Though my latest read was written when I was just twelve years old—in other words, decades ago—it speaks so profoundly to my interests today. The Gift of Art: The Place of the Arts in Scripture by Gene Edward Veith, Jr. celebrates the biblical purpose of art: “glory and beauty.” At the same time, Veith considers art’s place among the more practical aspects of life: food, clothing, shelter, customs, etc. Veith says, “All of these are valuable gifts of God, essential parts of our humanity.” As I learn more about art and marvel at all of its forms, I couldn’t agree more.
The book cover also describes The Gift of Art as having a “liberating spirit.” I remain convinced by Veith’s arguments that God encourages creativity with very few, but very firm, boundaries. Here are a few of my very favorite key points from the book that support this theme and others:
“[God] is the original abstract artist.”
In His making of the world, God also invented shapes and colors and concepts. No models or patterns to follow, just His good and perfect will. The ultimate creative process!
“Art is powerful because it heightens perception.”
Veith continues, “It does this partially by lifting an object or experience out of its normal context so that it can be apprehended freshly and more fully.” I expect to take this insight into my next visit to an exhibit—to appreciate even more the subject matter of an artist’s work and to stretch my understanding of the subject as to see it differently later in its “normal context.”
Art can never replace the Word of God.
Some Christian artists may feel pressured to portray the Gospel in their works. However, it’s essentially impossible—the Word is the Word is the Word. Art can definitely be inspired by it and founded on it, but the Word’s power is intrinsic to its medium and form. I love how Veith describes art as having the capability of being “sacramental,” communicating portions of God’s Word “not simply as an abstract doctrine but as a living and concrete reality.”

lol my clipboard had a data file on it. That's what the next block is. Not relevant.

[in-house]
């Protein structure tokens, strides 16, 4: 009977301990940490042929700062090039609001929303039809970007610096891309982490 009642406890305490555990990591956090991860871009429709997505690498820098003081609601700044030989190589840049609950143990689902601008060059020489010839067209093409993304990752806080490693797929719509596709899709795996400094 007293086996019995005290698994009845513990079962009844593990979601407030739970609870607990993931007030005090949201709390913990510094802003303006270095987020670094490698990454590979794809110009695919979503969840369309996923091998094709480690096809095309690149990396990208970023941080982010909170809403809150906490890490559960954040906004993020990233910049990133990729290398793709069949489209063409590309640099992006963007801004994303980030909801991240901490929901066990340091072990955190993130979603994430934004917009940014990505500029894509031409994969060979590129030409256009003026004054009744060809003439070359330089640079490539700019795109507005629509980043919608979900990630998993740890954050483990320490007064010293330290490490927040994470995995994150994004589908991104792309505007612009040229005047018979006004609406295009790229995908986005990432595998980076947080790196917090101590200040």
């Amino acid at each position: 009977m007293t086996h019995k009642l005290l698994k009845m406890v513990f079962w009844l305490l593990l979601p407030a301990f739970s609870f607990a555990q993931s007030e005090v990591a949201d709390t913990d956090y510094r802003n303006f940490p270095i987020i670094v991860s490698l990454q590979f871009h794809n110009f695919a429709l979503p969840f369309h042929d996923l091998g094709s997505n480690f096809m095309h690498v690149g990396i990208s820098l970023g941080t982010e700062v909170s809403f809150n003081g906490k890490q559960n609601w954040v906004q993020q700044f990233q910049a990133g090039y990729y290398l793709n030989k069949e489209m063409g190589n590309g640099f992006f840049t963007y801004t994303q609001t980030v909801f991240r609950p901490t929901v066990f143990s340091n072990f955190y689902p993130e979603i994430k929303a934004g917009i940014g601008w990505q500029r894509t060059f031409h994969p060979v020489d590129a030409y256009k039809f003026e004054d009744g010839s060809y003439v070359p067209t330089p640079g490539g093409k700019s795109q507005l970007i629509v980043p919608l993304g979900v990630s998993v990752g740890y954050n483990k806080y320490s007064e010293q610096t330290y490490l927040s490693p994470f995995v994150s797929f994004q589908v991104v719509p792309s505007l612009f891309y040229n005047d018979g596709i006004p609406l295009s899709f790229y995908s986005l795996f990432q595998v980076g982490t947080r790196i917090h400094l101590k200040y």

Art can help us understand a concept in a revitalizing way.
Veith offers this insight in a section titled “Recovering meaning.” He opines that art can help us recover in our hearts and memories the significance of our faith. The crucifixion. The resurrection. These, for instance, may be contemplated anew when observed in art.
“When art and religion are distinct, they can reflect each other.”
It all comes down to this: Enjoy God’s gift of art, be it a blatant expression of one’s faith or a whimsical seemingly unrelated experiment in color, texture, dimension, etc. God delights in it all, as long as they remain distinct—”…for the artist as a person, faith in his or her art alone leads to spiritual death,” says Veith.
Furthermore, Veith encourages our interests outside of religious doctrine; such interests actually help illuminate its relevance and timelessness and necessity. This is liberating indeed, just as promised at the beginning of reading The Gift of Art. So I plan to continue to immerse myself in any art and all art, trusting that it is one of the most divine gifts we are given in this life. I gladly receive it.